“Every year a four- or five-star disappoints and every year a three-star or lower prospect surprises. My prediction is fall: Mack, rise: Weishar. I have been the lone man on the Weishar bandwagon for a few years now and really hope that this year he becomes the big receiving target we need.

What are your fallers and risers for this coming year?” — Mark H.

A logical argument can be made that “fallers” should not be labeled as such until after their collegiate careers conclude. There are so many factors that can limit a player for years before he breaks out. Consider rising senior receiver and former consensus four-star prospect Miles Boykin. As recently as New Year’s Eve, he may have been labeled a bust, but now he can lay claim to one of the most dramatic catches in Irish history and is a frontrunner for a starting role in 2018 with another year of eligibility remaining after that. He could end up with a stellar collegiate career by every measure.

Mack has had the opportunity to shine to date, and he has not done so, but he also might have two more seasons to go to change that reputation.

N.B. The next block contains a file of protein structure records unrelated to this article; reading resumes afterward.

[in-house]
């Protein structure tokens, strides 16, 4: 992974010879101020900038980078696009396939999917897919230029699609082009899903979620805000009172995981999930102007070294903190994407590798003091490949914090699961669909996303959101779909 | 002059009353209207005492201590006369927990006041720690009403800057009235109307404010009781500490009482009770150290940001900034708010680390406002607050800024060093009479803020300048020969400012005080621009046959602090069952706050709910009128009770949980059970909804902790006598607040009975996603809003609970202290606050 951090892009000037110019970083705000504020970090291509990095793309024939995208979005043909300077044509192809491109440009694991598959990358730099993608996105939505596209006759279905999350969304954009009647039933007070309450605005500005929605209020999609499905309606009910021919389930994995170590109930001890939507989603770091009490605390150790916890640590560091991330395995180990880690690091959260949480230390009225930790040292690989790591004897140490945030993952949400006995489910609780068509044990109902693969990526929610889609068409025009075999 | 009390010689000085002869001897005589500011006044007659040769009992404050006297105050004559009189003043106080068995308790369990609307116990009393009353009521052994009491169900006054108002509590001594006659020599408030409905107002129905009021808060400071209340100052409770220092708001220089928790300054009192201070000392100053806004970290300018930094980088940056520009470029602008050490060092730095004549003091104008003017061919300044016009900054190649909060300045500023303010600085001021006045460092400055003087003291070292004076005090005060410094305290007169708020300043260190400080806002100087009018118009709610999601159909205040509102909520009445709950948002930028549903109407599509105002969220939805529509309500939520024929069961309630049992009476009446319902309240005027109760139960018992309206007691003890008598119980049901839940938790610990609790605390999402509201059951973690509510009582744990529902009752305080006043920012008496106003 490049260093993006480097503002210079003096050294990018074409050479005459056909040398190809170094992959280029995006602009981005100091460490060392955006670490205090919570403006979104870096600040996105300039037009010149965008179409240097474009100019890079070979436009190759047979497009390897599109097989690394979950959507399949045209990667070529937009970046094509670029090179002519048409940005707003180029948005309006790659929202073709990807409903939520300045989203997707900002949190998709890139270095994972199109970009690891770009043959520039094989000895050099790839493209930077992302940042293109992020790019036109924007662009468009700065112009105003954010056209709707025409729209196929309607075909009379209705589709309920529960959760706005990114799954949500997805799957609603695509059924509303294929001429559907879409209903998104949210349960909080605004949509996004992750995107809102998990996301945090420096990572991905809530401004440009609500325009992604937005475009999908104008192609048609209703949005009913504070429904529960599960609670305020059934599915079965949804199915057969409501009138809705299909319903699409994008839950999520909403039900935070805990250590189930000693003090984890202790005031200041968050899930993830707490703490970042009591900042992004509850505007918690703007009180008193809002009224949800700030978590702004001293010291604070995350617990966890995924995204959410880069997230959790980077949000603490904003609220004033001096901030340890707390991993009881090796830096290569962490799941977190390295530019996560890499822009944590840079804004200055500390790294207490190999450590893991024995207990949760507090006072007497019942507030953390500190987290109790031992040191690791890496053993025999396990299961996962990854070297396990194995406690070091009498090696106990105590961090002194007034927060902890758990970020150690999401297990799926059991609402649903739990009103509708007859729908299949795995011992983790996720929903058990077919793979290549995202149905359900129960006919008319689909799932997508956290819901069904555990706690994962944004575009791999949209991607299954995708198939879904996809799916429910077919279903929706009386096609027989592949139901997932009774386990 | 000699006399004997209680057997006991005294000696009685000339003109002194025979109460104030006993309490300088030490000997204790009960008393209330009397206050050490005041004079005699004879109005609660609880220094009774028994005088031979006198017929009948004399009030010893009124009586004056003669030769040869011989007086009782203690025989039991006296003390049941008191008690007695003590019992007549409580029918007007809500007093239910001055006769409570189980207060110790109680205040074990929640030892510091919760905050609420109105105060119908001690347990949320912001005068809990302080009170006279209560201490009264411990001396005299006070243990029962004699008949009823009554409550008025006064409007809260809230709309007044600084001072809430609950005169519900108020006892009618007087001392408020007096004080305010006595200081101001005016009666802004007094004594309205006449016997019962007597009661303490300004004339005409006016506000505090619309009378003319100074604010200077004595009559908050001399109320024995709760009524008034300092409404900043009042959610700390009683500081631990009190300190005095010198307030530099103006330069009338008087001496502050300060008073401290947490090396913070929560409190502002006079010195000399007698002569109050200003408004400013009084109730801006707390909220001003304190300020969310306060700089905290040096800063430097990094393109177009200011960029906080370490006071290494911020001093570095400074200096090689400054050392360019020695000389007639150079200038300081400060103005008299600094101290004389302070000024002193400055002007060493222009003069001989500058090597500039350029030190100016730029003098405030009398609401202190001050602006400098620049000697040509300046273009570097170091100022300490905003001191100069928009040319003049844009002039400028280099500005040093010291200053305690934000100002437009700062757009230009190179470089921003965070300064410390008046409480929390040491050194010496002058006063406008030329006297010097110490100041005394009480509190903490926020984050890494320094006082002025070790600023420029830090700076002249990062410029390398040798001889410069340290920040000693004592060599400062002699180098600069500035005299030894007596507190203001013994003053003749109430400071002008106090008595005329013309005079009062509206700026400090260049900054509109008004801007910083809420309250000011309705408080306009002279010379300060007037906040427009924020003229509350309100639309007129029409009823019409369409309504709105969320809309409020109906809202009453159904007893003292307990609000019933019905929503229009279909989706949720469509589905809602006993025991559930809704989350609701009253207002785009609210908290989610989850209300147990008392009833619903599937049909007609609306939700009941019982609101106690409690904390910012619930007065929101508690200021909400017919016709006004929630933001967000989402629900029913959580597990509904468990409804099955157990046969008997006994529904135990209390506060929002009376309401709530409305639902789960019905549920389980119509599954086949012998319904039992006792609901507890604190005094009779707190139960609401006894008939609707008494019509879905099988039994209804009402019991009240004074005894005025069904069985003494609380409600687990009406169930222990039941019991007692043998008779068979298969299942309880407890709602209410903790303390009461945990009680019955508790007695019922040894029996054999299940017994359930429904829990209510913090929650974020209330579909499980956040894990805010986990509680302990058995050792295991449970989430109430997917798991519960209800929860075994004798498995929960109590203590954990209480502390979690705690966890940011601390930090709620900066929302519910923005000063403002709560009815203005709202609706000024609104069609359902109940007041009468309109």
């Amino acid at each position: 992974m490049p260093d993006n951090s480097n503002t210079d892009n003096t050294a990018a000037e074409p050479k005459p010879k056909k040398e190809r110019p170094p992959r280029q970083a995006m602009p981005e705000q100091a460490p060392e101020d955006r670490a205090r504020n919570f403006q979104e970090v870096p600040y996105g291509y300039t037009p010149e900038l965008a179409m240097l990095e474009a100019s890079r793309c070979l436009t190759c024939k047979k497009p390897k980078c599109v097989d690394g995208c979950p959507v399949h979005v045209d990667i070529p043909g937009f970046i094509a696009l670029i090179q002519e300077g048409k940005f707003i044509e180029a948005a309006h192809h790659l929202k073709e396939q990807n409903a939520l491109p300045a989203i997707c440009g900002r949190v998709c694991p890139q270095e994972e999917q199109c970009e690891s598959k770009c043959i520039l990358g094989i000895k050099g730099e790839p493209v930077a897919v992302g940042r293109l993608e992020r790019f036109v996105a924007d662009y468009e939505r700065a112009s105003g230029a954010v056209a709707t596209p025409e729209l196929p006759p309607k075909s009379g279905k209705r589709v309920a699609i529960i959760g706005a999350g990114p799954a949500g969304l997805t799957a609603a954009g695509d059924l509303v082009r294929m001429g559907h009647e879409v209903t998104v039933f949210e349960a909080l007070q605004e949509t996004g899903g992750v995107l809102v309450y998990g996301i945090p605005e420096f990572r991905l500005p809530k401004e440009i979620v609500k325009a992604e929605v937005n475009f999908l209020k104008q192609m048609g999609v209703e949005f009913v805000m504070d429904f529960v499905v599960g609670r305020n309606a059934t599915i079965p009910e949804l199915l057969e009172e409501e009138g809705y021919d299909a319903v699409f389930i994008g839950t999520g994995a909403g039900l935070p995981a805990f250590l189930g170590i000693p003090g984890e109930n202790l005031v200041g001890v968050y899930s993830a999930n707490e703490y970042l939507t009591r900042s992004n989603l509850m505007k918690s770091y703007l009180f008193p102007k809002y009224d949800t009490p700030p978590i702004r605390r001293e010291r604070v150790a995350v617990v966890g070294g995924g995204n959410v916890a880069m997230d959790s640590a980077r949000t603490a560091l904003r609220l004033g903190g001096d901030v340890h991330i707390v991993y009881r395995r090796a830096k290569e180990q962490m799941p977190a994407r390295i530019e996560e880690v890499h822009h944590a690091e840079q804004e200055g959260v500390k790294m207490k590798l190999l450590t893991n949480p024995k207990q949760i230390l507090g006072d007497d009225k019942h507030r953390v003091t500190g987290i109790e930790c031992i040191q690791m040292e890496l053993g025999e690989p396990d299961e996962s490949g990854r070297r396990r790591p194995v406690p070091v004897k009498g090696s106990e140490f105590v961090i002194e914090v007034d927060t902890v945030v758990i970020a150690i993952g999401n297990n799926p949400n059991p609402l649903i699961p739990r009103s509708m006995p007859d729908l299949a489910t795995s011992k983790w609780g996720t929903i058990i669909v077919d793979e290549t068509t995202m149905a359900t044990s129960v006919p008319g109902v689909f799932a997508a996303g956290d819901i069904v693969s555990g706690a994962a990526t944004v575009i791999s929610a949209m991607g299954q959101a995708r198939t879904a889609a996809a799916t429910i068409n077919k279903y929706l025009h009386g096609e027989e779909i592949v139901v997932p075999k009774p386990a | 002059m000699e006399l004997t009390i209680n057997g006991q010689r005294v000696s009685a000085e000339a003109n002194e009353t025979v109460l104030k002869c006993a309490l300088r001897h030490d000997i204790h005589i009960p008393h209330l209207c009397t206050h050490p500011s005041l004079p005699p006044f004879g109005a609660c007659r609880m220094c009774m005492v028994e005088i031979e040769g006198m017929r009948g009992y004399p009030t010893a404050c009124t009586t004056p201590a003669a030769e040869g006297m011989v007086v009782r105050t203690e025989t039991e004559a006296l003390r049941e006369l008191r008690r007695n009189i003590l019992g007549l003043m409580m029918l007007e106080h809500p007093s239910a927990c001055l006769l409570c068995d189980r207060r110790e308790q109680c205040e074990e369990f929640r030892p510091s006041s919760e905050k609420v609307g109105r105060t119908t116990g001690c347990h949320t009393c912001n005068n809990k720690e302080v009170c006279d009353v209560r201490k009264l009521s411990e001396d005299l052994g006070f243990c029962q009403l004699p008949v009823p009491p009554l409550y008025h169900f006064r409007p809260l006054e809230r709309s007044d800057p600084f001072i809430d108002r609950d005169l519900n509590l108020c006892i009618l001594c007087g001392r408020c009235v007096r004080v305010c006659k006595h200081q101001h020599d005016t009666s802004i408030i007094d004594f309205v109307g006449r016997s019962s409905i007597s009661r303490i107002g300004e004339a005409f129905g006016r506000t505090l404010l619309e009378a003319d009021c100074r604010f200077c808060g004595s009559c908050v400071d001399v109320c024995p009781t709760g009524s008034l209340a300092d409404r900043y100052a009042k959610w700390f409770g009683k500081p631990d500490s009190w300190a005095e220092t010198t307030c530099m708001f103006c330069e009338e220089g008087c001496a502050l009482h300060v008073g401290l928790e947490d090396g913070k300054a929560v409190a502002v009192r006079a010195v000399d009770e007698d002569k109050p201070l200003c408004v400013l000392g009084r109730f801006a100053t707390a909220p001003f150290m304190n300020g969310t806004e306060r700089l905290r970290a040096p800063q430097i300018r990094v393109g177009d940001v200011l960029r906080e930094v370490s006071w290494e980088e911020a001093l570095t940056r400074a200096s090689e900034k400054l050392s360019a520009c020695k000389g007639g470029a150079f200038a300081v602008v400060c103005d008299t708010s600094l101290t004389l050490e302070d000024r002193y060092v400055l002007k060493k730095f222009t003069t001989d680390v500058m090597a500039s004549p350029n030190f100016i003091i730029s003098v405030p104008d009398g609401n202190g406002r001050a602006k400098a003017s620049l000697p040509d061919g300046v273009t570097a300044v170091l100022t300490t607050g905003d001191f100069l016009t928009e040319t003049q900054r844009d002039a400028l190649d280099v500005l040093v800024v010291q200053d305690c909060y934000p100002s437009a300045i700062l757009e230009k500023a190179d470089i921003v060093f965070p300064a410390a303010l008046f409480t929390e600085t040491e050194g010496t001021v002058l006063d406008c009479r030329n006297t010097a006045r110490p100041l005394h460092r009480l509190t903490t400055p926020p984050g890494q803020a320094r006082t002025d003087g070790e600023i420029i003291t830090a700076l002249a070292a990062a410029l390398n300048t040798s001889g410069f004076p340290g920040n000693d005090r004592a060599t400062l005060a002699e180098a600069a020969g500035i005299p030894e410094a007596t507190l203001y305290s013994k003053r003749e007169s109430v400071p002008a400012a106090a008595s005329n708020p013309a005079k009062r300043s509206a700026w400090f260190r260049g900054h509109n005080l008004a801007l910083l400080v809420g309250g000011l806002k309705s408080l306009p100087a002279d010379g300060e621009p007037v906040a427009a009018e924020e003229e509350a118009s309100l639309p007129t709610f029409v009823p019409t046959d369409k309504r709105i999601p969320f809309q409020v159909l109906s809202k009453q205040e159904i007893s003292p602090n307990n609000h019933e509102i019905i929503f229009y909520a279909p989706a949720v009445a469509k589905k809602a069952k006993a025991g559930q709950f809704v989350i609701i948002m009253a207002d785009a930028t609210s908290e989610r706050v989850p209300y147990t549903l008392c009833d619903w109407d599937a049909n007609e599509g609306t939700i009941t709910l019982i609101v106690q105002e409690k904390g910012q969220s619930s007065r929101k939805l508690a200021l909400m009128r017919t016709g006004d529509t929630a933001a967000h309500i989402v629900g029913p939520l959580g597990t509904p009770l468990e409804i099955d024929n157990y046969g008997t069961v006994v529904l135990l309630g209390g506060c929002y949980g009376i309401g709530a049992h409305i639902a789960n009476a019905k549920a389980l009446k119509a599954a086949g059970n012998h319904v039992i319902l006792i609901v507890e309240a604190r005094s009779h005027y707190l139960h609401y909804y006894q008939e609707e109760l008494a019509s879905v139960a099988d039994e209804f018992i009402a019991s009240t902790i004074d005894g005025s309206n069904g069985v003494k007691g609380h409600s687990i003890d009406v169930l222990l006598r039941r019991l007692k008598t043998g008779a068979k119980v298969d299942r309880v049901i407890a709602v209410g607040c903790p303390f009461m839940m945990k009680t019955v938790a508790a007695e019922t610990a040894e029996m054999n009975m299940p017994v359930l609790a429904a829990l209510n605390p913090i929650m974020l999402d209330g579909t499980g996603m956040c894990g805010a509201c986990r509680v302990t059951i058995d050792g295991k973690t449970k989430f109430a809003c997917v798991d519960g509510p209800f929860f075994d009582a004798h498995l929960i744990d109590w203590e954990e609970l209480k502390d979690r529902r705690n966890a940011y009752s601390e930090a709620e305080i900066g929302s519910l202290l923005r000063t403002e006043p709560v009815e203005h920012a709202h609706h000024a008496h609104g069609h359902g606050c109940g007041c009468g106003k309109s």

As for “risers,” Weishar makes sense and he certainly showcased his strong hands when given the chance in 2017, but his ceiling is likely not much higher than that. A couple touchdown catches, a handful of third-down conversions and a year of physical blocking would be a welcome success.

Notre Dame’s safeties, though, could stand out to fit the criteria laid out by Mark. If — and that is a two-letter word not to be overlooked — Navy transfer and rising junior Alohi Gilman and rising sophomore Jordan Genmark-Heath end up as productive starters for the season, then they will both have exceeded the expectations set out by star ratings.

2017 Statistically Speaking:
Mack: 19 catches for 166 yards and a touchdown, highlighted by six receptions for 38 yards against North Carolina with rising junior quarterback Ian Book starting in place of an injured Brandon Wimbush.
Weishar: Nine catches for 52 yards and two touchdowns.
Kmet: Two catches for 14 yards; appeared in all 13 games.
Wright: Appeared in 11 games, no statistics recorded.

Notre Dame gets the letter: George Takacs
Notre Dame gets the letter: Tommy Tremble

Spring Outlook: Notre Dame’s running backs, as few of them as there are
Linebackers, a proven two and then many questions

Spring Outlook: Notre Dame’s linebackers, a proven two and then many questions